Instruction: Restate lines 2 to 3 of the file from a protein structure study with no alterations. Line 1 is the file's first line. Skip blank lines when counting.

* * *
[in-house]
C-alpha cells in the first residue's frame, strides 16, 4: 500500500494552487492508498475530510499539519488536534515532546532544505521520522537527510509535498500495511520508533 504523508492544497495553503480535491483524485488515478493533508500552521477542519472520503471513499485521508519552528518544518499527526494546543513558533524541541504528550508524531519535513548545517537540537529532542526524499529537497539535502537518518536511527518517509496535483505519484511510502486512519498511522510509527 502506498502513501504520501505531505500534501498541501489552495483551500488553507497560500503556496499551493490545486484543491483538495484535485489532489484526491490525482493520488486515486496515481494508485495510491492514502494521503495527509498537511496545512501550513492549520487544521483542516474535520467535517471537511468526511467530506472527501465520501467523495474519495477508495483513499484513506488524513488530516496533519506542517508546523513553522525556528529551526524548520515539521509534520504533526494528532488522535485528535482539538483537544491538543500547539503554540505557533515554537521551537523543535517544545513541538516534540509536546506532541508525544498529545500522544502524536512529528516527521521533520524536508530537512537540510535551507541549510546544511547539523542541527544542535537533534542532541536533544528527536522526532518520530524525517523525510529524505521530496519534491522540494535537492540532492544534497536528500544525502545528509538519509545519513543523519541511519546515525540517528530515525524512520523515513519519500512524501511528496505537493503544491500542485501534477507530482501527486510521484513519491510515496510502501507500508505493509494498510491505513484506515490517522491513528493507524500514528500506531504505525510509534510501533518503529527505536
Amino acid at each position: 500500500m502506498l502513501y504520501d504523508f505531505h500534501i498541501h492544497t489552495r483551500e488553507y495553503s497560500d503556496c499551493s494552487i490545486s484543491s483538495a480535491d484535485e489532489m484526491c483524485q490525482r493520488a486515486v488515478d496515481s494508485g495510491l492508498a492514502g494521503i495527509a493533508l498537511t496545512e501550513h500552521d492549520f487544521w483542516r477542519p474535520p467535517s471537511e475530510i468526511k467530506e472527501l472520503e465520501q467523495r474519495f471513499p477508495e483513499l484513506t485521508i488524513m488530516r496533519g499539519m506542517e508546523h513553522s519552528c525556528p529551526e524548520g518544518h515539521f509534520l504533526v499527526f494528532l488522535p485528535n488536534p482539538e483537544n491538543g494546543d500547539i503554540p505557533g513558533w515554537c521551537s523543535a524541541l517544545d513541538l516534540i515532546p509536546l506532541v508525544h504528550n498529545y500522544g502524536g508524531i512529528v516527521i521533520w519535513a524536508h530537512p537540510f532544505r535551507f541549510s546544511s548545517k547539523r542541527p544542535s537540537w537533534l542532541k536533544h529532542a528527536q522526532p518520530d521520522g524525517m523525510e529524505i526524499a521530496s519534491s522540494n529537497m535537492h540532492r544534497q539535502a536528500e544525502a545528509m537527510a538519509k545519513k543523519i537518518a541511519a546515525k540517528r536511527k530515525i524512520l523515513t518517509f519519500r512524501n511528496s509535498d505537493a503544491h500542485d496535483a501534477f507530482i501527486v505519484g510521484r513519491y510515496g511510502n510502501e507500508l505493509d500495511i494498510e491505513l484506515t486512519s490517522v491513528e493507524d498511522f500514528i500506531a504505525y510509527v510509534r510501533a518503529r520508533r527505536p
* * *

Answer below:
C-alpha cells in the first residue's frame, strides 16, 4: 500500500494552487492508498475530510499539519488536534515532546532544505521520522537527510509535498500495511520508533 504523508492544497495553503480535491483524485488515478493533508500552521477542519472520503471513499485521508519552528518544518499527526494546543513558533524541541504528550508524531519535513548545517537540537529532542526524499529537497539535502537518518536511527518517509496535483505519484511510502486512519498511522510509527 502506498502513501504520501505531505500534501498541501489552495483551500488553507497560500503556496499551493490545486484543491483538495484535485489532489484526491490525482493520488486515486496515481494508485495510491492514502494521503495527509498537511496545512501550513492549520487544521483542516474535520467535517471537511468526511467530506472527501465520501467523495474519495477508495483513499484513506488524513488530516496533519506542517508546523513553522525556528529551526524548520515539521509534520504533526494528532488522535485528535482539538483537544491538543500547539503554540505557533515554537521551537523543535517544545513541538516534540509536546506532541508525544498529545500522544502524536512529528516527521521533520524536508530537512537540510535551507541549510546544511547539523542541527544542535537533534542532541536533544528527536522526532518520530524525517523525510529524505521530496519534491522540494535537492540532492544534497536528500544525502545528509538519509545519513543523519541511519546515525540517528530515525524512520523515513519519500512524501511528496505537493503544491500542485501534477507530482501527486510521484513519491510515496510502501507500508505493509494498510491505513484506515490517522491513528493507524500514528500506531504505525510509534510501533518503529527505536
Amino acid at each position: 500500500m502506498l502513501y504520501d504523508f505531505h500534501i498541501h492544497t489552495r483551500e488553507y495553503s497560500d503556496c499551493s494552487i490545486s484543491s483538495a480535491d484535485e489532489m484526491c483524485q490525482r493520488a486515486v488515478d496515481s494508485g495510491l492508498a492514502g494521503i495527509a493533508l498537511t496545512e501550513h500552521d492549520f487544521w483542516r477542519p474535520p467535517s471537511e475530510i468526511k467530506e472527501l472520503e465520501q467523495r474519495f471513499p477508495e483513499l484513506t485521508i488524513m488530516r496533519g499539519m506542517e508546523h513553522s519552528c525556528p529551526e524548520g518544518h515539521f509534520l504533526v499527526f494528532l488522535p485528535n488536534p482539538e483537544n491538543g494546543d500547539i503554540p505557533g513558533w515554537c521551537s523543535a524541541l517544545d513541538l516534540i515532546p509536546l506532541v508525544h504528550n498529545y500522544g502524536g508524531i512529528v516527521i521533520w519535513a524536508h530537512p537540510f532544505r535551507f541549510s546544511s548545517k547539523r542541527p544542535s537540537w537533534l542532541k536533544h529532542a528527536q522526532p518520530d521520522g524525517m523525510e529524505i526524499a521530496s519534491s522540494n529537497m535537492h540532492r544534497q539535502a536528500e544525502a545528509m537527510a538519509k545519513k543523519i537518518a541511519a546515525k540517528r536511527k530515525i524512520l523515513t518517509f519519500r512524501n511528496s509535498d505537493a503544491h500542485d496535483a501534477f507530482i501527486v505519484g510521484r513519491y510515496g511510502n510502501e507500508l505493509d500495511i494498510e491505513l484506515t486512519s490517522v491513528e493507524d498511522f500514528i500506531a504505525y510509527v510509534r510501533a518503529r520508533r527505536p